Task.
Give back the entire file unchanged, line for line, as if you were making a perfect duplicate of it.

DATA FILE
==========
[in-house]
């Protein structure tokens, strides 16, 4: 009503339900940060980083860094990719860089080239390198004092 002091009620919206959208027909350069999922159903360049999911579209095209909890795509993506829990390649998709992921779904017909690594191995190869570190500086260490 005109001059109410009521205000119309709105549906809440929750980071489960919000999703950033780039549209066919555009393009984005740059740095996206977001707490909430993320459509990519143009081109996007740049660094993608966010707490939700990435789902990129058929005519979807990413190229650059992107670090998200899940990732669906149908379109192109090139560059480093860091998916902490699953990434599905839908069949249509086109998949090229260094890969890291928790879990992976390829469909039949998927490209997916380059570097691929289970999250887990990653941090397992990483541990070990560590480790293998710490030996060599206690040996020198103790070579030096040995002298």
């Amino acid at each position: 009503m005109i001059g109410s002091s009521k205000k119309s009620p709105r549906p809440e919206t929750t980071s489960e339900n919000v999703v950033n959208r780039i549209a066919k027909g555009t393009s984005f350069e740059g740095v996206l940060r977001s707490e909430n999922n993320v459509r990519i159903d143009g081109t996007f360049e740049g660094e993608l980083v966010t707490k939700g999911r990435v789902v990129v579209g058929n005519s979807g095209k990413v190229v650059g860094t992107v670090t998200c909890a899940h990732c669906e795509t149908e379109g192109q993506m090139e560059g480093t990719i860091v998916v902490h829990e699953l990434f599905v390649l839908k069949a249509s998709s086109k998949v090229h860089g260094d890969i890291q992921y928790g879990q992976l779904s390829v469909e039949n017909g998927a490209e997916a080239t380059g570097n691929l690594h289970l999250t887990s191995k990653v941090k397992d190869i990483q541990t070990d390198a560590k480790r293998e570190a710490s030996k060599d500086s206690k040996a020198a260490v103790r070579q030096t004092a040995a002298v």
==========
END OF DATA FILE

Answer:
[in-house]
């Protein structure tokens, strides 16, 4: 009503339900940060980083860094990719860089080239390198004092 002091009620919206959208027909350069999922159903360049999911579209095209909890795509993506829990390649998709992921779904017909690594191995190869570190500086260490 005109001059109410009521205000119309709105549906809440929750980071489960919000999703950033780039549209066919555009393009984005740059740095996206977001707490909430993320459509990519143009081109996007740049660094993608966010707490939700990435789902990129058929005519979807990413190229650059992107670090998200899940990732669906149908379109192109090139560059480093860091998916902490699953990434599905839908069949249509086109998949090229260094890969890291928790879990992976390829469909039949998927490209997916380059570097691929289970999250887990990653941090397992990483541990070990560590480790293998710490030996060599206690040996020198103790070579030096040995002298």
């Amino acid at each position: 009503m005109i001059g109410s002091s009521k205000k119309s009620p709105r549906p809440e919206t929750t980071s489960e339900n919000v999703v950033n959208r780039i549209a066919k027909g555009t393009s984005f350069e740059g740095v996206l940060r977001s707490e909430n999922n993320v459509r990519i159903d143009g081109t996007f360049e740049g660094e993608l980083v966010t707490k939700g999911r990435v789902v990129v579209g058929n005519s979807g095209k990413v190229v650059g860094t992107v670090t998200c909890a899940h990732c669906e795509t149908e379109g192109q993506m090139e560059g480093t990719i860091v998916v902490h829990e699953l990434f599905v390649l839908k069949a249509s998709s086109k998949v090229h860089g260094d890969i890291q992921y928790g879990q992976l779904s390829v469909e039949n017909g998927a490209e997916a080239t380059g570097n691929l690594h289970l999250t887990s191995k990653v941090k397992d190869i990483q541990t070990d390198a560590k480790r293998e570190a710490s030996k060599d500086s206690k040996a020198a260490v103790r070579q030096t004092a040995a002298v």